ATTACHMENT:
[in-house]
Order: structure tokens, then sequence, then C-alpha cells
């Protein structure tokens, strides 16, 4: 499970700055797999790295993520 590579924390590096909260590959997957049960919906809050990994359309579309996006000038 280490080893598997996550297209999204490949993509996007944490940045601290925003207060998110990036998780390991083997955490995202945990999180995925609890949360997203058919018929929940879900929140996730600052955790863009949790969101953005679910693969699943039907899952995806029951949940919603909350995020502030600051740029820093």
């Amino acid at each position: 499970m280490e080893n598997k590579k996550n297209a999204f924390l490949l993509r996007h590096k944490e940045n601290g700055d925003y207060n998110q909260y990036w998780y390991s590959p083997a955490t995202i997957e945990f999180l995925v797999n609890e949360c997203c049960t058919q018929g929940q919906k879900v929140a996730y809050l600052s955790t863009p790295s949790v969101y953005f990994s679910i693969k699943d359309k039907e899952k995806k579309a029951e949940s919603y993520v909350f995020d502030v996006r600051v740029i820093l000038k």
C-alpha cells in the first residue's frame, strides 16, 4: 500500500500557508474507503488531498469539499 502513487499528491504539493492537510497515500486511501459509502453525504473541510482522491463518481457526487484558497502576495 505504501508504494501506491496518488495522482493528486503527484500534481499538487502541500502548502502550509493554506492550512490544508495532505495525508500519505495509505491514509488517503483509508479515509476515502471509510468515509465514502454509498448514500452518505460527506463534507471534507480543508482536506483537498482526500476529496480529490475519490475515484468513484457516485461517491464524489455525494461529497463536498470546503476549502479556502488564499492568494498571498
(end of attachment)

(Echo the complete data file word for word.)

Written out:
[in-house]
Order: structure tokens, then sequence, then C-alpha cells
């Protein structure tokens, strides 16, 4: 499970700055797999790295993520 590579924390590096909260590959997957049960919906809050990994359309579309996006000038 280490080893598997996550297209999204490949993509996007944490940045601290925003207060998110990036998780390991083997955490995202945990999180995925609890949360997203058919018929929940879900929140996730600052955790863009949790969101953005679910693969699943039907899952995806029951949940919603909350995020502030600051740029820093």
């Amino acid at each position: 499970m280490e080893n598997k590579k996550n297209a999204f924390l490949l993509r996007h590096k944490e940045n601290g700055d925003y207060n998110q909260y990036w998780y390991s590959p083997a955490t995202i997957e945990f999180l995925v797999n609890e949360c997203c049960t058919q018929g929940q919906k879900v929140a996730y809050l600052s955790t863009p790295s949790v969101y953005f990994s679910i693969k699943d359309k039907e899952k995806k579309a029951e949940s919603y993520v909350f995020d502030v996006r600051v740029i820093l000038k």
C-alpha cells in the first residue's frame, strides 16, 4: 500500500500557508474507503488531498469539499 502513487499528491504539493492537510497515500486511501459509502453525504473541510482522491463518481457526487484558497502576495 505504501508504494501506491496518488495522482493528486503527484500534481499538487502541500502548502502550509493554506492550512490544508495532505495525508500519505495509505491514509488517503483509508479515509476515502471509510468515509465514502454509498448514500452518505460527506463534507471534507480543508482536506483537498482526500476529496480529490475519490475515484468513484457516485461517491464524489455525494461529497463536498470546503476549502479556502488564499492568494498571498